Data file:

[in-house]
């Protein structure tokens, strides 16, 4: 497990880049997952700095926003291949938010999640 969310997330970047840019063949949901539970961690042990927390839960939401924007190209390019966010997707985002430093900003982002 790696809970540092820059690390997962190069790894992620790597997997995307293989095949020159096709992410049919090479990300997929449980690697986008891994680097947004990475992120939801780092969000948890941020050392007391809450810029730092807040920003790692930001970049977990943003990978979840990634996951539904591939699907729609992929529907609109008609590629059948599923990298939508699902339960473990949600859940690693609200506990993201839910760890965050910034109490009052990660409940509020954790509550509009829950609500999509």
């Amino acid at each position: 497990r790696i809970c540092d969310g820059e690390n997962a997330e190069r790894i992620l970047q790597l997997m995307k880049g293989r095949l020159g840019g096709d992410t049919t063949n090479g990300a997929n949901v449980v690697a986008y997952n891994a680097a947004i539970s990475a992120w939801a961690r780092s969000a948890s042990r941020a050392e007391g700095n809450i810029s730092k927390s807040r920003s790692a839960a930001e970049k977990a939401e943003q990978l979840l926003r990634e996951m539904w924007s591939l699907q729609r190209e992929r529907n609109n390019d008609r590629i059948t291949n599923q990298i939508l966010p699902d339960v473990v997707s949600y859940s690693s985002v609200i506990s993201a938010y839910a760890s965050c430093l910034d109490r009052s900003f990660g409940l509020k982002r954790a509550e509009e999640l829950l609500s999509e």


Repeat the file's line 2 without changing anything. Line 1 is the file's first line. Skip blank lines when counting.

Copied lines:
């Protein structure tokens, strides 16, 4: 497990880049997952700095926003291949938010999640 969310997330970047840019063949949901539970961690042990927390839960939401924007190209390019966010997707985002430093900003982002 790696809970540092820059690390997962190069790894992620790597997997995307293989095949020159096709992410049919090479990300997929449980690697986008891994680097947004990475992120939801780092969000948890941020050392007391809450810029730092807040920003790692930001970049977990943003990978979840990634996951539904591939699907729609992929529907609109008609590629059948599923990298939508699902339960473990949600859940690693609200506990993201839910760890965050910034109490009052990660409940509020954790509550509009829950609500999509």